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Music Review :: Ishaqzaade

We bring to you the exclusive music review of Ishaqzaade.

Ishaqzaade is a special movie for multiple reasons:

a) It is a dream launch pad for any newbie in B-town and the hunk in question here is Arjun Kapoor – son of producer Boney Kapoor (from his first marriage) and the late Mona Kapoor. For those not in the know, he was to make his debut with 2011’s Virus Diwan, a movie under the Y-Films banner of Yash Raj Films, which eventually got shelved.

b) It brings back Parineeti Chopra – the most happening, bubbly and believable debutante of 2011.

c) Yash Raj Films – need anything more be said? In Bollywood, two banners are known to regularly churn out good & melodious music – Dharma Productions and Yash Raj Films.

d) Amit Trivedi is the music director. Known for his funky, eccentric musical style, he is the man behind the soundtracks of Dev D, Aisha, No One Killed Jessica & Ek Main Aur Ekk Tu.

Does Ishaqzaade’s music live up to the hoopla surrounding it?


As usual abandoning sequential reviewing, my favorite track is the indo-rock ballad Pareshaan. All the praises in India (the world is a bit too ambitious at this juncture) might be too less for newbie singer Shalmali Kholgade. Despite suffering from an occasional Sunidhi-Chauhan-meets-Shreya-Ghosal-hangover, she infuses a fresh breath of life into this oh-so-brilliantly composed song. Interspersed with swooning harmonium interludes and intoxicating crescendos, Shalmali’s silky smooth voice beautifully escalates Kausar Munir’s lyrics.  Her voice has a rare delicate quality – soft at times, powerful otherwise – which is conspicuously absent from the modern-day array of singers. Once again, a special mention to Amit Trivedi for composing this track; the arrangements of which are technically brilliant.

“Naye naye naina mere dhoonde hai darbadar kyun tujhe,
Naye naye manzar yeh tak te hai iss kadar kyun mujhe,
Zara zara phoolon pe jadne laga dil mera,
Zara zara kaanton se lagne laga dil mera,
Main pareshaan pareshaan pareshaan pareshaan
Aatishein woh kahaan
Main pareshaan pareshaan pareshaan pareshaan
Ranjishein hai dhuan”

[youtube_video id=B6E01IatDm0] 

P.S. I’ve heard Shalmali perform live at The Bartender gig (read about it HERE) and dear readers, you should grab the opportunity the next time it presents itself.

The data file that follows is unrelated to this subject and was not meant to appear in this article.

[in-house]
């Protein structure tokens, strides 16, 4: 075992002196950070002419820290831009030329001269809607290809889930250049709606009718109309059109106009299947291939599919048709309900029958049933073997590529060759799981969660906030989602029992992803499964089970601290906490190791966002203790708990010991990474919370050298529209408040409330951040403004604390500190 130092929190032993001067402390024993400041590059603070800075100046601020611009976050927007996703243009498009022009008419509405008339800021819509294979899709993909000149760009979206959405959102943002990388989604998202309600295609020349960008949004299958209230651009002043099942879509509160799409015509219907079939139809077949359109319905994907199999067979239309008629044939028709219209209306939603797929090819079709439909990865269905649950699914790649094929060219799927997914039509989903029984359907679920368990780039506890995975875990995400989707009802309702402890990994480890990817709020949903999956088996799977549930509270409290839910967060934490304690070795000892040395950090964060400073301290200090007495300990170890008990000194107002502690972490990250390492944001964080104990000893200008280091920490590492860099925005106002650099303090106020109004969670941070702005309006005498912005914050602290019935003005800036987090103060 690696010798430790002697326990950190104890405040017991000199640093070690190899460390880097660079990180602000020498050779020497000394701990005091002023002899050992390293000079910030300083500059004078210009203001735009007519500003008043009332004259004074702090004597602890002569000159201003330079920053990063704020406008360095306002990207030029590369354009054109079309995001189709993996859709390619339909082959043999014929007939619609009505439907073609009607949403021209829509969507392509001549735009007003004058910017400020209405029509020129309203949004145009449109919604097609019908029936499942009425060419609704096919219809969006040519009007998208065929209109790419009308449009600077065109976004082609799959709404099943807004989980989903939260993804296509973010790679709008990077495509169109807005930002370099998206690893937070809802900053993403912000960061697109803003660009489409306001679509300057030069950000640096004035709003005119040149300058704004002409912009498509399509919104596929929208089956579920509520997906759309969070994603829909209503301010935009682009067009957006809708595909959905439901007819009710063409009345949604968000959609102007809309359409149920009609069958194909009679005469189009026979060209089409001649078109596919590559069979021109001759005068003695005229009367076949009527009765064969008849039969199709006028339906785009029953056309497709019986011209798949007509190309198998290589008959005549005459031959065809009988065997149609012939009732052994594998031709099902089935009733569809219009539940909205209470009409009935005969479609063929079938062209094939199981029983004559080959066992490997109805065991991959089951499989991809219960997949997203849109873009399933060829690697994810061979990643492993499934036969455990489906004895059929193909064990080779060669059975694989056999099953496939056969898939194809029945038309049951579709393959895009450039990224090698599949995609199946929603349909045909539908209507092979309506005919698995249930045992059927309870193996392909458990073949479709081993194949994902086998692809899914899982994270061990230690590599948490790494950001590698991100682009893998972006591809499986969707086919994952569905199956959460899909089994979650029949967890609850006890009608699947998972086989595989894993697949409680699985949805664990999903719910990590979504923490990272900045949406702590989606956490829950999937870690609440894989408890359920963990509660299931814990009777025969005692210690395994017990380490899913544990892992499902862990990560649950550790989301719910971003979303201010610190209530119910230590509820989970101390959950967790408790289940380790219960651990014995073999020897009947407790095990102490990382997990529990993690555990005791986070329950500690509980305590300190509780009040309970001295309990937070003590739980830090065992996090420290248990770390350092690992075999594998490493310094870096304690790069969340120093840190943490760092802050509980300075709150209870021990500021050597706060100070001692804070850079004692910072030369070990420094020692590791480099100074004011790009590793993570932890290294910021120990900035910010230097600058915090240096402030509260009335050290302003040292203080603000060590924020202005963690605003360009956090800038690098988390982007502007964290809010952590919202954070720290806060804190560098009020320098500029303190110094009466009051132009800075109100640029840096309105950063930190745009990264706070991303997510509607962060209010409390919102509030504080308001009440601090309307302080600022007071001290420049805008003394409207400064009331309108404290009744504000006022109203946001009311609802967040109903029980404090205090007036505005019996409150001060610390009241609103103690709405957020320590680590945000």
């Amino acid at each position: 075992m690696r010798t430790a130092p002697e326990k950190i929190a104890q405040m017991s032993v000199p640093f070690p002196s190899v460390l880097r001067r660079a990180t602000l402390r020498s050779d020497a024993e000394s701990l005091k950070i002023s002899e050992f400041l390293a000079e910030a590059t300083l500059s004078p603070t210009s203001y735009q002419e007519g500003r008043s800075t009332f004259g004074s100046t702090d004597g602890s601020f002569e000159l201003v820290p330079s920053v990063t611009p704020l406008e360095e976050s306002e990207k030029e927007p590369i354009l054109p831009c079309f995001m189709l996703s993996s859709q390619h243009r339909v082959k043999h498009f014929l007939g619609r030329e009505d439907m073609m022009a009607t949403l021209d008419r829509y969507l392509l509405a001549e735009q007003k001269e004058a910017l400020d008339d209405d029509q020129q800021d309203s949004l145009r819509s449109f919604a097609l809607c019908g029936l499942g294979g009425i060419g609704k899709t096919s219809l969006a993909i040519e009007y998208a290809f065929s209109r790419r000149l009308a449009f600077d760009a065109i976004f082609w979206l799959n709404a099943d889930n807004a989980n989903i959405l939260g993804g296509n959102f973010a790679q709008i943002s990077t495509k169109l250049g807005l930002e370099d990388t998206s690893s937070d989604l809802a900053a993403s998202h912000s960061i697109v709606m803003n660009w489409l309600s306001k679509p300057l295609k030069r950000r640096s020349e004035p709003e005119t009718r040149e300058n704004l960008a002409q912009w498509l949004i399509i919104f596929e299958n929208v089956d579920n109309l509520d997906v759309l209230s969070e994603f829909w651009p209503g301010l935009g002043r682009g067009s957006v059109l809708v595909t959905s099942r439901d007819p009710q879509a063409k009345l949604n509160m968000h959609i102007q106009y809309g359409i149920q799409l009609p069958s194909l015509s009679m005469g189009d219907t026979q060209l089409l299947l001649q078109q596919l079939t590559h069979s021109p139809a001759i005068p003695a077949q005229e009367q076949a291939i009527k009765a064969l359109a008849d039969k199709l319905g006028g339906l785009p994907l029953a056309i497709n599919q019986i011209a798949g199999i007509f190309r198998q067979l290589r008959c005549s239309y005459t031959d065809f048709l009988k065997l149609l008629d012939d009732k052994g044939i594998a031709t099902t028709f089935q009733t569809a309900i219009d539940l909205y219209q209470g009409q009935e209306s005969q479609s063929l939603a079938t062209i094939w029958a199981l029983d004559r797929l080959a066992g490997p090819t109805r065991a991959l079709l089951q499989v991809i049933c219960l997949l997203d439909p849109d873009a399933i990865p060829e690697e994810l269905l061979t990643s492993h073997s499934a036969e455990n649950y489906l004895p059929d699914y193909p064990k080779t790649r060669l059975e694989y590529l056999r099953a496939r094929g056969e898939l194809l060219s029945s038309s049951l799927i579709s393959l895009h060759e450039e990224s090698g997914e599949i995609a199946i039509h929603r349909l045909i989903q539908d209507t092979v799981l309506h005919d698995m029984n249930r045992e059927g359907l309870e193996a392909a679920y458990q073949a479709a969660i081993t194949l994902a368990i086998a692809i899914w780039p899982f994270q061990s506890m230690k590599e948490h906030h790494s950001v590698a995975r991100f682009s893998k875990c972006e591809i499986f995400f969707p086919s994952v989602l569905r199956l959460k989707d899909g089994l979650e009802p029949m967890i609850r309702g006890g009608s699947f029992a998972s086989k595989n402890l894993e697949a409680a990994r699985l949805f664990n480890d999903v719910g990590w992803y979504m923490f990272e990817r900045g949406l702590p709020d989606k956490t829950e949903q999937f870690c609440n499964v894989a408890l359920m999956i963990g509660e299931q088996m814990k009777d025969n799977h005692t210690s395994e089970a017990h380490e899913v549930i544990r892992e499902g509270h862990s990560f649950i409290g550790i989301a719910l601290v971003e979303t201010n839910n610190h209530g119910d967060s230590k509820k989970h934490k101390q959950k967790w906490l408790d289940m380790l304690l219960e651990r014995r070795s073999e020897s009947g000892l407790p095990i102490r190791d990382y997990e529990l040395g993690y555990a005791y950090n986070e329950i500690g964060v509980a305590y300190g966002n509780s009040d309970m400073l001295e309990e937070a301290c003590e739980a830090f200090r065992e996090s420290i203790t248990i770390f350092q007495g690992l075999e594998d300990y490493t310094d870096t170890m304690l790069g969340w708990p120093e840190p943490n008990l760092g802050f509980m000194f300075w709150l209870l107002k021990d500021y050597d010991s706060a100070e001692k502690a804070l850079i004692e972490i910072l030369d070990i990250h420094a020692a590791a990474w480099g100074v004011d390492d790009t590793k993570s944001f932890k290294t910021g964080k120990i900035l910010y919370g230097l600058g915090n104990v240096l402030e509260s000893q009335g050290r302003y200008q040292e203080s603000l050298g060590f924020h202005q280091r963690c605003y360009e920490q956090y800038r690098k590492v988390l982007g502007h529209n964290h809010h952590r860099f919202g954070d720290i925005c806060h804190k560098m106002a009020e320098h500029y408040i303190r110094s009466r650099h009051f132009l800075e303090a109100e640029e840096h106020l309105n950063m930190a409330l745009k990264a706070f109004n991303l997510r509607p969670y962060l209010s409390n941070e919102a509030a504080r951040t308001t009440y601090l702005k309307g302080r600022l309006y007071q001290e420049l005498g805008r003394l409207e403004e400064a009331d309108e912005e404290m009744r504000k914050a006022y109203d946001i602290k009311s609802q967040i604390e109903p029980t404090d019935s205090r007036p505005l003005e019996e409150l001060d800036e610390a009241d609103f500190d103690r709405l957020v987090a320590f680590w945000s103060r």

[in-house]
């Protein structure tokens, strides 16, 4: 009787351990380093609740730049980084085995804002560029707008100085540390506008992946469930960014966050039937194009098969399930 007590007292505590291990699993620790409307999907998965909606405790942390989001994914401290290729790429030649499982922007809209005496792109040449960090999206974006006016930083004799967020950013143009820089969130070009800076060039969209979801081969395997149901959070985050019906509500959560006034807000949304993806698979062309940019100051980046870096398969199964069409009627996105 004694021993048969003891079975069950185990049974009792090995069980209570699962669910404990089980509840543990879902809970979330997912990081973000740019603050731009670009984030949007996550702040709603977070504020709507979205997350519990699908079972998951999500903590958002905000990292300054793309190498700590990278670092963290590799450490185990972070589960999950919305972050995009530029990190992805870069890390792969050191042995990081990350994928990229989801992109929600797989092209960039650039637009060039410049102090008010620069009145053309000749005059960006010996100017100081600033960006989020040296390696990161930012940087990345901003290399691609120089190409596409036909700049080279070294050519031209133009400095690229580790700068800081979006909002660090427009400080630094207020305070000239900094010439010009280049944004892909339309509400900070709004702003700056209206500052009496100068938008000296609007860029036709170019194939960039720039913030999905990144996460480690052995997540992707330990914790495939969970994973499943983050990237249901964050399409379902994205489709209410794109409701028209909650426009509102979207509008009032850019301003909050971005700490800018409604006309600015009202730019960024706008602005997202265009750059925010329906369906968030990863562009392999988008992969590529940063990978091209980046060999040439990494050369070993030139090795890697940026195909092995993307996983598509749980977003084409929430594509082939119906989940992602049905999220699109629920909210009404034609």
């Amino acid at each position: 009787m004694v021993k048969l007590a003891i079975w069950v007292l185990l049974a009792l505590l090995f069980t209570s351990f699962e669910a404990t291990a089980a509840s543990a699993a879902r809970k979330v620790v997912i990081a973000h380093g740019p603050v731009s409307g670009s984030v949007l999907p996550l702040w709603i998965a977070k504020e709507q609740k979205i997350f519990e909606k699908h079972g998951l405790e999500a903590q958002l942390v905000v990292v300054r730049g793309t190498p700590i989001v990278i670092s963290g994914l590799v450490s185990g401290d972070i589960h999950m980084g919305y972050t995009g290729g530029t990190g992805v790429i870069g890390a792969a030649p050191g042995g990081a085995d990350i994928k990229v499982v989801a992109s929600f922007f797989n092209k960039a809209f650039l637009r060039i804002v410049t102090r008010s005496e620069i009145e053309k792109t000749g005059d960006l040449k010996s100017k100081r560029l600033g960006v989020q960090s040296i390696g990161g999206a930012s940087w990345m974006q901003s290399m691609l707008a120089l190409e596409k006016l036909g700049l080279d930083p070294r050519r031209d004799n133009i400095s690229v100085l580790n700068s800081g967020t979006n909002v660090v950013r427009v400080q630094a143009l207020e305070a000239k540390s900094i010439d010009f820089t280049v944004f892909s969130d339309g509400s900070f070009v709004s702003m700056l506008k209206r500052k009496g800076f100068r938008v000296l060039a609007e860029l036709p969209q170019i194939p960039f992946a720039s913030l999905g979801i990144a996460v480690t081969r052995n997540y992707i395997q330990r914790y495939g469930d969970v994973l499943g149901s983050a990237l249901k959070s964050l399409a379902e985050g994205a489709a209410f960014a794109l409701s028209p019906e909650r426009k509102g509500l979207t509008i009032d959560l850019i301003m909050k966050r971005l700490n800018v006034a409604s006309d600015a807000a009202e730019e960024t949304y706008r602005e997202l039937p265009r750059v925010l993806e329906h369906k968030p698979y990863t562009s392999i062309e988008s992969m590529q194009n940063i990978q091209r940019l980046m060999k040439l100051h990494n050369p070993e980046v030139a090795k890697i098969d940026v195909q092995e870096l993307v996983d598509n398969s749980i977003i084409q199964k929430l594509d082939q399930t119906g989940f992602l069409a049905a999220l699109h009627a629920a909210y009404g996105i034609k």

Opening up to the sound of what I believe is the Oboe, Ishaqzaade’s title track is a masterpiece in itself.  Funnily, the primary riff gives off a victorious vibe as if it were saying ‘Yes! I am proudly in love’ or maybe ‘Yes! My love has won’. Javed Ali’s voice overflows with metaphorical love. The penultimate addition of Shreya Ghoshal in a duet with Javed is the highlight of this song – I was bowled over by its beauty.


“Aashiqon main jis ka title titanic
Muah kinara dikha kar ke dooba de gaya
Jhalla, mera aashiq jhalla wallah
Mera balma jhalla wallah
Mera jhalla wallah wallah”

Despite the stark similarity to Bunty Aur Babli’s Kajra Re, Shreya Ghoshal’s Jhalla Wallah manages to hold its own. An out-and-out fun number, it stands out due to Kausar Munir’s eccentric and imaginative lyrics. The beauty of this song lies in the fact it is perfect for an item number as well as a lovey-dovey girl-teases-guy number. I cannot wait to see its promo.

P.S. When you do hear this song, make sure your speakers are on the loudest level possible to enjoy this song to the max.


WOW! A C-R-A-Z-Y duet by Vishal Dadlani & Sunidhi Chauhan (and lyrics by Habib Faisal)! Yay! I love the combination of this duo. I’m still stunned by the impact of this song. A normal song has a fixed chorus with varying verses. This one stuns the listener by the dynamic fluctuations in its graph by presenting a different tune by the minute. Featuring a lyrical banter between the protagonists, it is the most complex song in the entire soundtrack and undoubtedly, must have been a pain in the a** to compose, let alone sing. Kudos to the entire team behind Ishaqzaade’s soundtrack for composing this track.


Grunge-meets-Rock-meets-House seems to be the theme behind one of the most powerful tracks heard in recent times – Aafaton Ke Parinde – which literally means ‘Birds of trouble’. Featuring the word Ishaqzaade in it, this song could have easily been the alternate title track. The docility in Divya Kumar’s voice beautifully contrasts Suraj Jagan’s addictive cries. Do headbang & mosh your way through this song which has serious influences of dubstep and truly plays with your mind with its inebriating tendencies.

“Halaalon mein haraamon mein
Jo milte the hazaaron mein
Ishaqzaade, ishaqzaade
Kahaan hai ab jahaanon mein”

[youtube_video id=aSl73rs5t0k]


The album has 2 remixes by Abhijit Vaghani – Pareshaan & Jhalla Wallah. Compared to the above mentioned songs, these aren’t even worth mentioning.

I rest my case.

Amit Trivedi has pulled off yet another great soundtrack and has managed to increase the curiosity value of the movie. Time and again, the man displays his versatility and impresses the listeners with his strong grasp over music direction. I will watch Ishaqzaade for many reasons – one of them being its music. Make sure you have this CD in your collection! Ishaqzaade releases on May 11,2012. 

SHRESHT’S PICKS:  All of them (minus the remixes)!

RATING: ****1/2 out of *****

Stay tuned to for regular musical updates.

Hark ye, padawaans! Follow the musical force on Twitter @highonscore

Follow Shresht Poddar on Twitter @shreshtpoddar

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